Grilled fish fillets make for easy, quick portioning, but whole fish are much easier to grill well—the skin protects the meat and keeps it from falling apart. Your guests will get a bit messier eating it, but that's part of the fun, right? Here, we grill whole fish (branzino, mackerel, and trout are all good bets) and serve them with molho à campanha, a vinegary Brazilian sauce similar to pico de gallo.
Whole Grilled Fish Tacos
Once you're comfortable grilling whole fish, you've got a whole world of options for how to eat it, and tacos are always a crowd-pleaser. In this recipe, we flavor the fish with salt, pepper, ancho chile powder, cumin, lime juice, and olive oil, then serve it with plenty of tortillas, pico de gallo, and fresh vegetables, so that guests can assemble their own tacos.
Grilled Shrimp With Garlic and Lemon
There are a couple secrets to making perfect grilled shrimp. Start by shelling the shrimp, tossing them with salt and baking soda to keep them firm and juicy, and letting them air-dry. When you're ready to grill, pack the shrimp tightly onto skewers, coat them with oil, and cook them over the hottest part of the fire. The result will be tender, moist, snappy shrimp with a great char. Flavor your grilled shrimp simply with garlic and lemon, or toss them with chermoula for a North African twist.
Chacarero Chileno (Chilean Steak and Bean Sandwiches)
This Chilean steak sandwich pairs grilled beef—we prefer skirt steak, hanger steak, or flap meat—with tomatoes and green beans, the latter of which we cook in boiling water until totally tender. Brushing the meat with aioli before grilling encourages even browning. You can add smashed avocado to the sandwich if you want, but we think it's rich enough without it.
The Best Carne Asada
A good marinade is the easiest way to improve your grilled steaks. For carne asada, that means chiles, citrus juice, olive oil, garlic, cilantro, cumin seed, coriander seed, and brown sugar. We also mix in soy sauce and fish sauce—two less-than-authentic ingredients that loyal Serious Eaters know are secret weapons for making food taste more savory.
Muffuletta-Style Grilled Stuffed Flank Steak With Salumi, Provolone, and Olive Salad
What if a simple marinade isn't enough for you? Try rolling your steaks up with flavorful ingredients before grilling, for a delicious main dish that makes a show-stopping presentation, too. We have lots of combinations to choose from, but my favorite is this muffuletta-inspired version, in which we stuff the steak with cold cuts, provolone, and olive salad.
Grilled-Pork Sandwiches With Grilled-Plum Chutney and Cabbage Slaw
If this is going to be your last cookout of the year, make it count by grilling as much of the meal as possible. This sandwich pairs grilled pork loin with a flavorful chutney made of grilled plums, scallions, and jalapeños, all piled onto grilled buns. The miso slaw is the only thing that doesn't hit the fire—we want to keep the cabbage crunchy to complement the soft chutney.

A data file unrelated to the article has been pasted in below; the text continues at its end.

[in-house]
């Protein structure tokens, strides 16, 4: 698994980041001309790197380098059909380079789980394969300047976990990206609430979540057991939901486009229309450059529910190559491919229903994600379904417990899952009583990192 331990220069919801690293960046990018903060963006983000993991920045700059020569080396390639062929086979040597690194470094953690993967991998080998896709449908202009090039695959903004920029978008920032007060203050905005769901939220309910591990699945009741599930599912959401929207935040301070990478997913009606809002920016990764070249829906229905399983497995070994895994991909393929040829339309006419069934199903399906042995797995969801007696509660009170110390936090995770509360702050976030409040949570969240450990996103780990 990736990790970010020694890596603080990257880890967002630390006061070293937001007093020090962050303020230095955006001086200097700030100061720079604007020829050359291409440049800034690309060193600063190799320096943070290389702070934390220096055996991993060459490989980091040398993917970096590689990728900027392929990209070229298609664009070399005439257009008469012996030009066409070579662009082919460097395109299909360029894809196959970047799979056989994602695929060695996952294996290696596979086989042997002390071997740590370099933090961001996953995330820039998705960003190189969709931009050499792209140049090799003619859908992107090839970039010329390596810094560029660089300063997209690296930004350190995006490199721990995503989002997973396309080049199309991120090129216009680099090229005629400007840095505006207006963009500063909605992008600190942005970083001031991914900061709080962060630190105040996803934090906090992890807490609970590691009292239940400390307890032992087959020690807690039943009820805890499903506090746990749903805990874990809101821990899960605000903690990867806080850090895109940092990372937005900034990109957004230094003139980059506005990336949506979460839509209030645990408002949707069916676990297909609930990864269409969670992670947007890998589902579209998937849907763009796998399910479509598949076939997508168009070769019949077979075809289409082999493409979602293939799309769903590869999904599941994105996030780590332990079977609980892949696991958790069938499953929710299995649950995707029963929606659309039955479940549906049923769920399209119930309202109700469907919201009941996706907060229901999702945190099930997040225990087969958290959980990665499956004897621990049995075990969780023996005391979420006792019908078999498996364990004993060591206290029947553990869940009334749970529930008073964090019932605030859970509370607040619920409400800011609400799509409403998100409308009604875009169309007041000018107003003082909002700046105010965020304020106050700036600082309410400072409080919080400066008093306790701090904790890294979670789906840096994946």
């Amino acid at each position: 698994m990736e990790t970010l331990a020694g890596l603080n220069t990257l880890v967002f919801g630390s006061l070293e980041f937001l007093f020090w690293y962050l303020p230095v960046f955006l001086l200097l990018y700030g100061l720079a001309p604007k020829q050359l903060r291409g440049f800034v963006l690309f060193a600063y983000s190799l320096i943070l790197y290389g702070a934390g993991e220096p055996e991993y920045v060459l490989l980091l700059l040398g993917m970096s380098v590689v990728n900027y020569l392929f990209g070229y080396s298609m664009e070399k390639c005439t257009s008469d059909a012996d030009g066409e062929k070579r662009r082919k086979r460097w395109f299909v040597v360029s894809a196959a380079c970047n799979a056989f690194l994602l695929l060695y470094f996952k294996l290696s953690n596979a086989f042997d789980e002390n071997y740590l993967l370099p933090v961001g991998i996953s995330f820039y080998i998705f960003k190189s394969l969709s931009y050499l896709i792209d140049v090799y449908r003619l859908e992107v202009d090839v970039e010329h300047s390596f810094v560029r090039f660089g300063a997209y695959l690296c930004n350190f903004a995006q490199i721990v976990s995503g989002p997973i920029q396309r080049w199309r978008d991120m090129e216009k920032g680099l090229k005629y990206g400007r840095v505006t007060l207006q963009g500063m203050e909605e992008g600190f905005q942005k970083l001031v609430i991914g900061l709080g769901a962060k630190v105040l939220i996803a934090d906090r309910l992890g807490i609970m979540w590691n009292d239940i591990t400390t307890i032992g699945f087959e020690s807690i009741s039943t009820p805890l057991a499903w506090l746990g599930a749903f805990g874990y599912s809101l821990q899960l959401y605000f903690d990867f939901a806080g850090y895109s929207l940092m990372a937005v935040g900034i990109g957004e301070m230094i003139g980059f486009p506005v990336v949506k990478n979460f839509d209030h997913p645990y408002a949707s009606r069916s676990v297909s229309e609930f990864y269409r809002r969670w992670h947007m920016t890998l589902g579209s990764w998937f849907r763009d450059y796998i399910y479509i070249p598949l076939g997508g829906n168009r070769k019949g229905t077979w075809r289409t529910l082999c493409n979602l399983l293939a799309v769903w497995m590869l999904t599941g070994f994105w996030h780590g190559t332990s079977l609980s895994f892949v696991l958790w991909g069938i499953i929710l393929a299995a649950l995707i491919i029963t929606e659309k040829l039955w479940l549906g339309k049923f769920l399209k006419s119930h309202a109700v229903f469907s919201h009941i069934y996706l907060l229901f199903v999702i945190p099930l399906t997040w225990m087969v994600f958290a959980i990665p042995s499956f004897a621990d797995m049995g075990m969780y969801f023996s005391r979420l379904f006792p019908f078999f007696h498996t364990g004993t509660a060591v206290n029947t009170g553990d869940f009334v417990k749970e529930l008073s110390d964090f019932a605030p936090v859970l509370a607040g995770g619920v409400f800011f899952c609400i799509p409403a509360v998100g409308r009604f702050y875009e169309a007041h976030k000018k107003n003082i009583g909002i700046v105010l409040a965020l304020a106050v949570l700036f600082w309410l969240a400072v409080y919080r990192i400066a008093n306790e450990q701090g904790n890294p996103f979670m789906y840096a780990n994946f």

Balinese Pork Satay (Sate Babi) With Sweet Soy Glaze and Peanut Sauce
You could spend your whole summer grilling nothing but skewers. If you wanted to pick just one skewer, though, I'd go with this Balinese satay, made with fatty pork grilled until tender and charred. The heart of the dish is a vibrant spice paste flavored with turmeric, lemongrass, chiles, and more—we use it both to marinate the meat and as a base for a sweet soy glaze and a rich peanut dipping sauce.
Adobo-Marinated Grilled Pork Chops
These pork chops get their Filipino flavor from adobo, an acidic marinade made with soy sauce, water, and cane vinegar. (It's worth searching out the brand Datu Puti for the most authentic taste.) We marinate the chops for between eight and 24 hours before grilling, which tenderizes the meat just enough.
Really Awesome Black Bean Burgers
Vegetarians shouldn't be an afterthought at your Labor Day cookout or any other, and luckily, these black bean burgers are so good that they might turn out to be popular among meat-eaters, too. Their complex flavor comes from a combination of partially dehydrated black beans (drying them out in the oven helps keep the burgers from becoming mushy), feta cheese, roasted cashews, chipotle and Poblano chiles, and a little mayonnaise. Be sure to grill these over moderate heat so that they cook all the way through.
Grilled Lemongrass- and Coriander-Marinated Tofu Vietnamese Sandwiches (Vegan Banh Mi)
If you're looking for a fully vegan grilled main dish that's utterly delicious, these banh mi are a perfect fit. For a bit of Thai-Vietnamese fusion, we fill the sandwiches with tofu flavored with the same cilantro-based marinade use to make gai yang, along with vegan mayo and traditional banh mi ingredients, like jalapeño, cucumber, and pickled daikon and carrot.
Grilled Spiced Cauliflower
The high heat of a grill is well suited to browning and crisping cauliflower, but florets are prone to falling through the grates. Our solution is to slice the cauliflower vertically into thick steaks, which we rub with a Pakistani-inspired spice mixture before grilling. Start the cauliflower on the hotter side of the grill; once the exterior is well charred, move it to the cooler side to finish cooking.